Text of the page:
Telemaco Signorini was one of the premier members of the Macchiaioli, a group of Italian painters working in Tuscany in the latter half of the 19th Century. They were contemporaries of the French painters of the Barbizon School; and like them, were precursors of Impressionism in their devotion to painting outdoors, painting everyday subjects and seeking to capture natural light and color in their work.
Macchaioli comes form “macchie” meaning spots or patches; and, like the term “Impressionist”, Macchiaioli was originally a derogatory term coined by reviewers, referring to the “unfinished” nature of their paintings and the discrete unblended areas of color they employed to achieve their luminous effects.
Along with Giovanni Fattori and Silvestro Lega, Signorini was at the core of the group, having met them at Caffé Michelangelo in Florence, and responding to their like-minded rejection of the restrictions of academic painting.
Though perhaps not as artistically adventurous as his compatriots, Signorini became the one most concerned with the underlying spirit and intention of their work; perhaps in a way comparable with Pissarro’s role among the Impressionists.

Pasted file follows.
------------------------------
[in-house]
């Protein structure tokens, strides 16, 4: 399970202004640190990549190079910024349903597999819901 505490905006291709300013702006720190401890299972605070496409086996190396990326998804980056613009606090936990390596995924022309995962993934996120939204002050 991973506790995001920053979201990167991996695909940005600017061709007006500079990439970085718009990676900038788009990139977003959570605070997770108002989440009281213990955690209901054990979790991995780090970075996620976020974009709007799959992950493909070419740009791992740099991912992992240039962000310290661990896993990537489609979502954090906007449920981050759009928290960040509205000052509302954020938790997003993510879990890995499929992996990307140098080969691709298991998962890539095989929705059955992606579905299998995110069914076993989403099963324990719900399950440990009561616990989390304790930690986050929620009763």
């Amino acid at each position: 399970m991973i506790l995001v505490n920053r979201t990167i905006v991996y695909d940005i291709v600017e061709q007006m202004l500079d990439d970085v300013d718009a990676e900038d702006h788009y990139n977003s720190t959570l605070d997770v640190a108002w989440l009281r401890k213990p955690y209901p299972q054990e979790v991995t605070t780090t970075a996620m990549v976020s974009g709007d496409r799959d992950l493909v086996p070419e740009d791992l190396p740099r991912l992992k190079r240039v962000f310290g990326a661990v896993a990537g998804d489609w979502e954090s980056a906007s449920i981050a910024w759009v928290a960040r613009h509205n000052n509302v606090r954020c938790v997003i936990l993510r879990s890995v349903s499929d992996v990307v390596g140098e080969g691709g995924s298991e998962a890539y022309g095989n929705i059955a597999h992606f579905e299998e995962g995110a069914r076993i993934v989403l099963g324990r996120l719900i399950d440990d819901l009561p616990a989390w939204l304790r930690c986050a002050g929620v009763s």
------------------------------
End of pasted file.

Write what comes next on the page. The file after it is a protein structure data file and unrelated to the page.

Signorini painted interiors as well as landscapes, and after volunteering during the Second Italian War of Independence, painted military themed works. Many of his later works also contain an element of social conscience.
Like his compatriots, Signorini retained much of his academic training and formal draftsmanship, elements that many of the French Impressionists would later eschew, and also utilized a deeper range of value than the Impressionists, even to the point of chiaroscuro.
Many of his most frequently reproduced works are scenes of Florence (Firenze) and the neighboring Tuscan countryside. Signorini was also an accomplished etcher, producing numerous wonderful plates of Florentine scenes.